Gut microbiota of post-cholecystectomy diarrhea (PCD) patients contributed to diarrhea in humanized microbiome mice. Initially, 20 fecal samples from patients were selected and subjected to 16S rRNA sequence. Decreased α-diversity index (Observed species and ACE index) indicated reduced bacterial richness and evenness in PCD patients, compared to HC and NonPCD patients (Fig. 1A and Supplementary Fig. 1A). Then, obvious discriminations in microbial composition among three groups were revealed by the nonmetric multidimensional scaling (NMDS) model and Principal coordinate analysis (PCoA) (Fig. 1B, C), and this was also confirmed by unweighted pair-group method with arithmetic means (UPGMA) tree (Supplementary Fig. 1B). The dramatically differential fecal microbiota in PCD patients was consistent with our previous results 8.
To investigate whether bacterial changes in PCD patients contribute to diarrhea, humanized gut microbiome mice model (n = 6/donor) was constructed by fecal microbiota transplantation from 20 donors, including 5 HC, 5 NonPCD patients and 10 PCD patients. The experimental process was displayed in Fig. 1D. Dramatic difference of fecal pellets appearance was observed in PCD mice, compared with these from HC and NonPCD (Fig. 1E). The longer and softer feces intuitively implied changed gastrointestinal functions in PCD mice 16. Thereafter, carmine red in methylcellulose solution and fecal water content were applied to evaluate gastrointestinal motility and secretion. The shorter gastrointestinal transit time in PCD mice (Fig. 1F, left panel) indicated augmented intestinal motility, without the length change of whole gastrointestinal tracts (Supplementary Fig. 1C), in contrasted to HC and NonPCD mice. These phenotypes were more obvious in PCD 1, 2, 3, 4, 5 mice (Fig. 1F, right panel). Then, higher absolute fecal water content was found in PCD mice (Fig. 1G). These in vivo results demonstrated that altered gut microbiota from PCD patients contributed to diarrhea.
Then, we sought to investigate which segment of gut contribute to enhanced gastrointestinal motility. Firstly, shortened gastrointestinal transit time and elevated fecal water content (Supplementary Fig. 2A, B) were induced again by mixture PCD fecal bacteria. Then, mice were sacrificed at 4 timepoints (30, 40, 60, 80 min respectively) after carmine solution gavage. Carmine was still transited in small intestine 30 min after gavage and normalized gastrointestinal transit distance was compatible among three groups (Supplementary Fig. 2C, D). At the timepoint of 40 min, the marker was squeezed through ileocecal valve and transited to ascending colon in PCD mice, but it just reached ileocecal valve in HC and NonPCD mice (Fig. 1H). Similarly, red pellets were propelled faster in colon of PCD mice than HC and NonPCD mice at timepoint of 60 min and 80 min after gavage, respectively. The quantified results showed that the colonic propulsion of PCD mice was dramatically greater than HC and NonPCD mice (Fig. 1I). These findings suggested that PCD fecal bacteria primarily facilitated colonic motility, rather than influenced the motility of small intestine.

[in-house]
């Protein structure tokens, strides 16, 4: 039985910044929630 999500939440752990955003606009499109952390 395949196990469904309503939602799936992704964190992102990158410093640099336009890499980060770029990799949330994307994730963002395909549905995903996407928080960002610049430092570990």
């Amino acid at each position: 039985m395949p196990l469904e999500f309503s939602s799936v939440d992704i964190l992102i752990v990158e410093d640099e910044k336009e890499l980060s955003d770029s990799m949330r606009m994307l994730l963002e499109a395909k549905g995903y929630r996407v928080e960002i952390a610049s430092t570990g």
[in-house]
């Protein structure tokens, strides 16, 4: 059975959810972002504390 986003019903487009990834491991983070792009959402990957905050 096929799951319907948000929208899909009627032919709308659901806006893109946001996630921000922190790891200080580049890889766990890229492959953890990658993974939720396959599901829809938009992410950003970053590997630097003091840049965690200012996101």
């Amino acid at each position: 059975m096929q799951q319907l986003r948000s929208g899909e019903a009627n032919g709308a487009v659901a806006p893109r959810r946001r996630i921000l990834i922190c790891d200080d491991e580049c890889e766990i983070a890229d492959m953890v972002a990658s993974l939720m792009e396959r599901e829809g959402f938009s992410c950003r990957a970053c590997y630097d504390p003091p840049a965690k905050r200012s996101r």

Tryptophan metabolism was significantly enriched in bacterial predicted function of PCD mice. In light of the irritated colonic propulsion of PCD mice, bacteria in colonic luminal contents were analyzed. The overlapping operational taxonomic units (OTU) Venn diagram displayed that PCD mice possessed the fewest OTU (Fig. 2A), compared to NonPCD and HC mice. Declined microbial diversity and higher beta distance by weighted Unifrac (Fig. 2B and Supplementary Fig. 3A, B) were present in PCD mice. The NMDS and PCoA plot revealed clear segregations of bacterial structure among groups (Fig. 2C, D), which also consisted with UPGMA result (Fig. 2E). Bacterial top 10 phylum abundance in individuals and groups showed over-presented Firmicutes, Verrucomicrobiota and Proteobacteria, but under-presented Bacteroidota in PCD mice (Fig. 2E and Supplementary Fig. 3C, D). These results indicated huge differences of bacterial composition in PCD mice.